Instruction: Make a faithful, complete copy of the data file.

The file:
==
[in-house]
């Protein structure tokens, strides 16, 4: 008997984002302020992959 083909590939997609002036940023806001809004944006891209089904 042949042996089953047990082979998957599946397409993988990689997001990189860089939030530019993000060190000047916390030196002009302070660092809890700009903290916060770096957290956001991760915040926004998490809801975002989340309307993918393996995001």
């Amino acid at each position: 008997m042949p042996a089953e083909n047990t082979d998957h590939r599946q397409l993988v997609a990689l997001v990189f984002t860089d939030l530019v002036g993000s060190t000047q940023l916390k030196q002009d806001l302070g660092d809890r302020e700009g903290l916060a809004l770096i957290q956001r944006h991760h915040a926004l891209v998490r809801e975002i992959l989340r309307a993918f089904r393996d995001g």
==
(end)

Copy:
[in-house]
């Protein structure tokens, strides 16, 4: 008997984002302020992959 083909590939997609002036940023806001809004944006891209089904 042949042996089953047990082979998957599946397409993988990689997001990189860089939030530019993000060190000047916390030196002009302070660092809890700009903290916060770096957290956001991760915040926004998490809801975002989340309307993918393996995001």
């Amino acid at each position: 008997m042949p042996a089953e083909n047990t082979d998957h590939r599946q397409l993988v997609a990689l997001v990189f984002t860089d939030l530019v002036g993000s060190t000047q940023l916390k030196q002009d806001l302070g660092d809890r302020e700009g903290l916060a809004l770096i957290q956001r944006h991760h915040a926004l891209v998490r809801e975002i992959l989340r309307a993918f089904r393996d995001g």